Council Reporter Speaks Out Against New Timer

Opinion Piece by Heidi Zemach

This new digital timer appeared on the dias at last week's City Council meeting. HZ photo
This new digital timer appeared on the dias at last week’s City Council meeting. HZ photo


The Seward City Council now has a large digital timer on display on the council member’s dais, with lit up red numbers counting down the amount of time in minutes and seconds that citizens may speak during the “Citizens Comment” periods. The City Clerk’s office and Council have been waiting for a working timer for a long time, as the old timer has not worked for several years. The clerks have been using a regular kitchen timer, and they feel it will make their own timing job easier, and the citizens talking, (and also those watching on TV) will now be able to clearly see how much time they have left to speak.

How splendid and civilized!

I can’t wait to hear how loud its buzzer is!


Now, I know that some people may not agree with me on this. Some may want to hold citizens whose views they don’t happen to share to three minutes exactly and not a second longer. Or some may want the meetings to be more efficient, and go by faster. But I feel that limiting citizen’s comments to just three minutes near the beginning of every meeting, and five minutes at the end of the meeting, is unnecessary, and inherently undemocratic. It discourages the free and open exchange of ideas by regular folks. This flashy new timer may be a great idea for debate club, or basketball games, but I predict it will be intimidating to regular folks—especially those least accustomed to public speaking. Do you like trying to getting a point across to someone who is constantly checking their watch or cell phone? This flashy timer only serves to underscore the fact that one’s time is limited, and one’s views of little importance.

I hate to suggest that money already spent on something, $460 in this case, should not be used, or should be used only under very special circumstances. But what we need in Seward is to encourage greater participation in the public process, not less. I could easily name most of the citizens who come speak out at meetings during “Citizen’s Comments”: Tim McDonald, Sue McClure, Jim Herbert, Willard Dunham, Kerry Martin, Tom Tougas, Cindy Clock, all of who are fairly seasoned speakers. Usually, there’s no more than one or two of them at each meeting however—unless new taxes or fluoridating the public water supply are on the agenda.

Why, in a meeting that may last up to three and a half hours, where the manager’s report or former mayor’s report may take 15-20 minutes, and the city attorney’s report even longer, why limit residents to three minutes apiece, or a collective total of 36 minutes at the beginning of a meeting?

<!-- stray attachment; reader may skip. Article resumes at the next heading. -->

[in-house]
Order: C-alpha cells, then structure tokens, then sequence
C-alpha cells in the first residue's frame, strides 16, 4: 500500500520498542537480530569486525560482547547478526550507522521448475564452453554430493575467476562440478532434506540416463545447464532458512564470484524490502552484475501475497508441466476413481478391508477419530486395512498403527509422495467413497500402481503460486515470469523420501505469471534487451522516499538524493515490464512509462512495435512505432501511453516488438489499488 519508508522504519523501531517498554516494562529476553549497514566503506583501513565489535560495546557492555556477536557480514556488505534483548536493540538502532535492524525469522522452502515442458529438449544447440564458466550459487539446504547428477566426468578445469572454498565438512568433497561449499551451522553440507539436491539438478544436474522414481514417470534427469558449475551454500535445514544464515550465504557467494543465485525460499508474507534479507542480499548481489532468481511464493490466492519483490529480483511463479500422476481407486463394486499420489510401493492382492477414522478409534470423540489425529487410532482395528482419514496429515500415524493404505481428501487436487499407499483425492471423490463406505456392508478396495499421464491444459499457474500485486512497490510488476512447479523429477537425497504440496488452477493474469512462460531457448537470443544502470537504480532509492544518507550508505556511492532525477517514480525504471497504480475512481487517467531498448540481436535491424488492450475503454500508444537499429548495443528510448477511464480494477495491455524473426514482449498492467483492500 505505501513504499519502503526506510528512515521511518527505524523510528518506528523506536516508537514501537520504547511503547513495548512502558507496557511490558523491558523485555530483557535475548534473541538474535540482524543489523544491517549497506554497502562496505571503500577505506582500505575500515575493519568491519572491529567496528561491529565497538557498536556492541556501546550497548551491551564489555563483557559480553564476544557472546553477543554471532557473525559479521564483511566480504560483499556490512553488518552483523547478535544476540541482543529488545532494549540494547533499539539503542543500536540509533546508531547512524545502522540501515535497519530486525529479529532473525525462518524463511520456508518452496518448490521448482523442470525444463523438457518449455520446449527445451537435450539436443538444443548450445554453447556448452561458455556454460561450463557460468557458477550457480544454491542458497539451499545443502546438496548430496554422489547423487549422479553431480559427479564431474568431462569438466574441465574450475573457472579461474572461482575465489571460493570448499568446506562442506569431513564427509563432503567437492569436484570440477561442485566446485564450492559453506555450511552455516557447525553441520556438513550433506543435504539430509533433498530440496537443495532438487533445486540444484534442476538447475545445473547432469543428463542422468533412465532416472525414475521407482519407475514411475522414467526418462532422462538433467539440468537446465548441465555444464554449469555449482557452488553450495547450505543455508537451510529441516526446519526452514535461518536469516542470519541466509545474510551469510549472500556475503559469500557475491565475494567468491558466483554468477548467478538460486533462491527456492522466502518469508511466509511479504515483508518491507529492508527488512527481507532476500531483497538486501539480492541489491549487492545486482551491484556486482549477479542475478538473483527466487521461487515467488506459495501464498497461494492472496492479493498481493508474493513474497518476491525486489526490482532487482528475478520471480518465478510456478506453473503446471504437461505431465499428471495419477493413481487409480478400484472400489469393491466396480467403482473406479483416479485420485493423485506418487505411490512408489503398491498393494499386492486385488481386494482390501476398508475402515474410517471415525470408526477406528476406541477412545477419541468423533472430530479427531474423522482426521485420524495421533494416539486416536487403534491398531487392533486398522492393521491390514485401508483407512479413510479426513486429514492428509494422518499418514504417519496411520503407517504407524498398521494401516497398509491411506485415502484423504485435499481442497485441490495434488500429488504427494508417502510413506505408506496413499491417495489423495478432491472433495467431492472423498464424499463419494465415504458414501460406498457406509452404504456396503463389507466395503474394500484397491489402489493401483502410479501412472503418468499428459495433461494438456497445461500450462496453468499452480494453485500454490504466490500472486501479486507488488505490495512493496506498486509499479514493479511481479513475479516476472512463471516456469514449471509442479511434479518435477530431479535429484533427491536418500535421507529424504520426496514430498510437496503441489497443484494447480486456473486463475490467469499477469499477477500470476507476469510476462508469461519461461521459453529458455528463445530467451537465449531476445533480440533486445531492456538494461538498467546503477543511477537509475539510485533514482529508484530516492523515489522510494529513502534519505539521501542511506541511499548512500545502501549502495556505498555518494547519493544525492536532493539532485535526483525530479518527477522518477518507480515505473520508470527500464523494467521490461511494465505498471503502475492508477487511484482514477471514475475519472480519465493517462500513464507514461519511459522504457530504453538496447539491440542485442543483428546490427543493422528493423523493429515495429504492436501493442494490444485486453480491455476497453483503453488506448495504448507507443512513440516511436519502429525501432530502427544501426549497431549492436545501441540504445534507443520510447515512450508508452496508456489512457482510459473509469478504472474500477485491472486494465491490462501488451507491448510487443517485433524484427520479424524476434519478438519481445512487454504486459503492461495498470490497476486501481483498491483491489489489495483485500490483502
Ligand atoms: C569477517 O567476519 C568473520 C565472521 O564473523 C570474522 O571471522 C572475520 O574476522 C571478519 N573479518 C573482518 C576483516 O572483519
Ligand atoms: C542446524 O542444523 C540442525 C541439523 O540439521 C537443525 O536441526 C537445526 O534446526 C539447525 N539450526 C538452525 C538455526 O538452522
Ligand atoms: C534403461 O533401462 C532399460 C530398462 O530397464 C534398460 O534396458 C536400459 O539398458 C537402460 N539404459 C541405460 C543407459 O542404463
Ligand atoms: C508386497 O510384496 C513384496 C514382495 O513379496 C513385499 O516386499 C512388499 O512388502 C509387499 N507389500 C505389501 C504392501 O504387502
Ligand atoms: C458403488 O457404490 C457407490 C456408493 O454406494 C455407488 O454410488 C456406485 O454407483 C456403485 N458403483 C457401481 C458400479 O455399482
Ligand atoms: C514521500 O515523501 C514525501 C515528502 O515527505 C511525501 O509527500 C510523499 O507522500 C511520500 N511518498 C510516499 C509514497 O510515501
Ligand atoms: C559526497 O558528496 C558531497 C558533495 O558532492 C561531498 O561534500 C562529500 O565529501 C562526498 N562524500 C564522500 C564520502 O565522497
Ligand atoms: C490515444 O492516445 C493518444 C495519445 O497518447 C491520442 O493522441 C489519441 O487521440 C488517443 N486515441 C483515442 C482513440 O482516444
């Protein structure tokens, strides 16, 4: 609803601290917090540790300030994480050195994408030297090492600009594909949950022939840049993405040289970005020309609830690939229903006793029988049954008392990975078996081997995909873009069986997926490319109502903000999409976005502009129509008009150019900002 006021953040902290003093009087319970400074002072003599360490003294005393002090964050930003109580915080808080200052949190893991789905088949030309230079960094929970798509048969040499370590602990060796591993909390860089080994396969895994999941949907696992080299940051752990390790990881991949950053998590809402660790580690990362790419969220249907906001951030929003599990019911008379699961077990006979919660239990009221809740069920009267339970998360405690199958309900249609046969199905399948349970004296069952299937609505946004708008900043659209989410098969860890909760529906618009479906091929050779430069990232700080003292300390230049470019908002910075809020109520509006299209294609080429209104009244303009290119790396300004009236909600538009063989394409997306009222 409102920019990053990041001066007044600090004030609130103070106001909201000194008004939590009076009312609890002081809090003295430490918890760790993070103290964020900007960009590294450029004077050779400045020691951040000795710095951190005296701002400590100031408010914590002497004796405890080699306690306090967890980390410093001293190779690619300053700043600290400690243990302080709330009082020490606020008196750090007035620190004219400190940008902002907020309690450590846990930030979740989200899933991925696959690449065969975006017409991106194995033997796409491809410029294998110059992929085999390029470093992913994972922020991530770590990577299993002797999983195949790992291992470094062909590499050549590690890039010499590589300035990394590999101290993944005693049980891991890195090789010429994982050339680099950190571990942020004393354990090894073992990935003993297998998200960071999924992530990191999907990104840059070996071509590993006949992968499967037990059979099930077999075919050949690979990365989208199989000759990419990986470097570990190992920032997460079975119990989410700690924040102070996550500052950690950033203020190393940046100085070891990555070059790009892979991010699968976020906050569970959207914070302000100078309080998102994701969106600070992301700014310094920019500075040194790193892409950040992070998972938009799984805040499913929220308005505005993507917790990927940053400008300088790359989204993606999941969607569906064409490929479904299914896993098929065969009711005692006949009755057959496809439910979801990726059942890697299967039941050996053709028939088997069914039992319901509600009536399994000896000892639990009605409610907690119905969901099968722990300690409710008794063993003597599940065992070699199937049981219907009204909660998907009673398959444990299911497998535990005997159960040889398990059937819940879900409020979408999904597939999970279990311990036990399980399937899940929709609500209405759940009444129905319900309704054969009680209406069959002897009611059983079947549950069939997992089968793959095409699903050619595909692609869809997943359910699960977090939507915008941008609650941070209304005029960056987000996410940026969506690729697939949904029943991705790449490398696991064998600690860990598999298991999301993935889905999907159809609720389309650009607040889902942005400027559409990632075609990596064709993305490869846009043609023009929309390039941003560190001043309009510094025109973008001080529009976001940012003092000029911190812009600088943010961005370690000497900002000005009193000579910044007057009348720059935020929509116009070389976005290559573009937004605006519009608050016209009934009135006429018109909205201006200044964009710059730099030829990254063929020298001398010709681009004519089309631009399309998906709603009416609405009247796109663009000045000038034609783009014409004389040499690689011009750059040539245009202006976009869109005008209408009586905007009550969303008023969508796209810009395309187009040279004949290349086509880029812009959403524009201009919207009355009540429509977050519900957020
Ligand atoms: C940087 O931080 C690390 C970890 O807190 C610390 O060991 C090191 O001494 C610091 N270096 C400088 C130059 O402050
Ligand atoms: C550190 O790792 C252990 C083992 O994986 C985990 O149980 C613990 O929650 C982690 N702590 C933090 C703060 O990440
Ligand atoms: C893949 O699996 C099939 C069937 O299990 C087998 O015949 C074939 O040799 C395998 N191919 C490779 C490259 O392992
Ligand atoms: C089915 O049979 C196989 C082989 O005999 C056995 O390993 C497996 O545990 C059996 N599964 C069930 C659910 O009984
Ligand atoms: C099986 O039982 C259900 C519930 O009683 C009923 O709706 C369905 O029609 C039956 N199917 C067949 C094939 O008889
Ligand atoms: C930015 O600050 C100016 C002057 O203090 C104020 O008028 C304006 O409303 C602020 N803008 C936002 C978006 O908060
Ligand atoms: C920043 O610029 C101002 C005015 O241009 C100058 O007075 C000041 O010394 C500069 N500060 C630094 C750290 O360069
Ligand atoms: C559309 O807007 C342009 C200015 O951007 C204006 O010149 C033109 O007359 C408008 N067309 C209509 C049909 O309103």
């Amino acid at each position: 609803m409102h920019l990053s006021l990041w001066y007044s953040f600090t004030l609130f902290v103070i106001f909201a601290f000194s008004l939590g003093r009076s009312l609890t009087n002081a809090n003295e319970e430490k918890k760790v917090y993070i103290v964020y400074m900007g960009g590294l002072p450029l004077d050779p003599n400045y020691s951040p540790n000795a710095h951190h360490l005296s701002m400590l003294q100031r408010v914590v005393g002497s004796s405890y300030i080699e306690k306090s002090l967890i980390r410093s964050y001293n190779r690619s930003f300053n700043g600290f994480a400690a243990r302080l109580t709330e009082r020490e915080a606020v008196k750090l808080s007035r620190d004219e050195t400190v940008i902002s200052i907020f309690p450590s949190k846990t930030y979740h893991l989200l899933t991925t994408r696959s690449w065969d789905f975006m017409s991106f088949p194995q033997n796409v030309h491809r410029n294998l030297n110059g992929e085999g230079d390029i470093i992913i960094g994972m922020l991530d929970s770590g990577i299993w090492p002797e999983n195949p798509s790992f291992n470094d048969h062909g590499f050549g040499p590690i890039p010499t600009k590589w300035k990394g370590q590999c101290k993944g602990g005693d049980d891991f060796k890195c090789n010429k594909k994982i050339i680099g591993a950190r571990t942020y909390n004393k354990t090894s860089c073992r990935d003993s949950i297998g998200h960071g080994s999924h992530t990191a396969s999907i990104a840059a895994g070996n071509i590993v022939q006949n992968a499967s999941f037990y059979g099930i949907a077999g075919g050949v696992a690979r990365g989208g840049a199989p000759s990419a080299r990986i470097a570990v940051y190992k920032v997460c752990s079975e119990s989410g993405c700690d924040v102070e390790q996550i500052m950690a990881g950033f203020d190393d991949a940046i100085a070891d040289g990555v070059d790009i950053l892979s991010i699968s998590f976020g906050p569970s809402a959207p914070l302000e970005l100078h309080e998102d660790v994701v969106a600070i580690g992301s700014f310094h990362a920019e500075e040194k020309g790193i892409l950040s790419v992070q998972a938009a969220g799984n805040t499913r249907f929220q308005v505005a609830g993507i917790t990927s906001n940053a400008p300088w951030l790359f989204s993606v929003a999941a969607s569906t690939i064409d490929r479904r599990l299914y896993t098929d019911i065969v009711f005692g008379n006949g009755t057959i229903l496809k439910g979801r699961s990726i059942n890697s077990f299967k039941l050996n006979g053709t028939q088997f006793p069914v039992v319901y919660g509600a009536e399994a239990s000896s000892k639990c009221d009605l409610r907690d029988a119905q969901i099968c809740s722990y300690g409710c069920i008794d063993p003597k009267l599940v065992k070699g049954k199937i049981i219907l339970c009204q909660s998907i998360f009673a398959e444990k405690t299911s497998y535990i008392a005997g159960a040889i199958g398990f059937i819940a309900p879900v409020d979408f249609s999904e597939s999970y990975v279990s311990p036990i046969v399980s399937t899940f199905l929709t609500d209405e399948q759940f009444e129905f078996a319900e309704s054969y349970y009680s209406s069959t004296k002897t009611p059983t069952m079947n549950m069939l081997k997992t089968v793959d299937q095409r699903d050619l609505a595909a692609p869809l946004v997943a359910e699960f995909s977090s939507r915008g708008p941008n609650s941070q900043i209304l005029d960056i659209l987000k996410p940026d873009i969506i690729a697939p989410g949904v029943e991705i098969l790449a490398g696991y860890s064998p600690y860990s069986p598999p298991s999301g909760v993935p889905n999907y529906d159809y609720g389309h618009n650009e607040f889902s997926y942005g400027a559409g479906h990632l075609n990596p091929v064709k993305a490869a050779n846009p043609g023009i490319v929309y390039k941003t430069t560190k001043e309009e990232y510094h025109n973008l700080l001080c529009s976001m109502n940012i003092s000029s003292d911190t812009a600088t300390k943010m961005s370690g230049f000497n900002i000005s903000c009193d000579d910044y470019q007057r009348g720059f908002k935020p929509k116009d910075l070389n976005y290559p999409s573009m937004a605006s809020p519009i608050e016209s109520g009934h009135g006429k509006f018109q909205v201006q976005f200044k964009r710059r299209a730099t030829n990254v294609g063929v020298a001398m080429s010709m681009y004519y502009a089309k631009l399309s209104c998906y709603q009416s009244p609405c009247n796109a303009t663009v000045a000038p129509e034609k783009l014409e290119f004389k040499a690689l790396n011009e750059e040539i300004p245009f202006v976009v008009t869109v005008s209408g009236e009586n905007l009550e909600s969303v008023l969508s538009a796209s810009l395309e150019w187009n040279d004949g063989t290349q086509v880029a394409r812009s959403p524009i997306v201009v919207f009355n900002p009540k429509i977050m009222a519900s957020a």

True, here in Seward in particular, most people prefer to air their opinions privately, not wanting to offend any of their neighbors. They let those they elected, or the few who always do the talking, do the talking for them. With no names and faces to openly share their views however, there’s a silent seething of public discontent that erupts from time to time at council meetings or elections, surprising everyone there who thought everything was hunky dory.

Ever wonder why there aren’t more people running for election, volunteering for advisory boards, attending meetings and speaking out?

What do you think?



  1. Ha-had to read the article. I had a different idea about “old timers” and “new timers” at the city council meetings.

  2. I see where you’re coming from, Heidi, and get your point. It is valid. On the other hand, as someone who has taught and still teaches public speaking, in today’s world people need to understand how to make their point concisely. That’s the nature of today’s media. People can always write out their comments and read them, or find someone else to present them. Citizens need to sit down and think carefully about the point they want to make and prepare. For some, it won’t work to just speak unprepared. They’ll tend to just go on and on, circling the point. I wouldn’t be opposed more flexible times. Perhaps the beginning comments could be up to 5 minutes, and the end comments up to 8 minutes. But a person should be able to make their point in that amount of time. If they can’t, and want to make a lengthy argument will all kinds of evidence, they need to put it in writing and send it to council. And even at that, most people don’t have time to read pages and pages of argument. Even that needs to be concise and to the point. That’s the nature of today’s world. People, for good or bad, have less patience. That’s the audience we’re dealing with. People want you to get to your point quickly and concisely. Our elected officials have an obligation to listen to us. And we have an obligation to think our comments through and to be civil, organized and concise.

  3. It is amazing to me how much the “citizens” and “public” get shut down. They get minutes while the “important people” get however long. The people need to take back their voice and be heard. The elected officials are public servants and I think people forget that.

  4. Are you kidding me…..? This is news?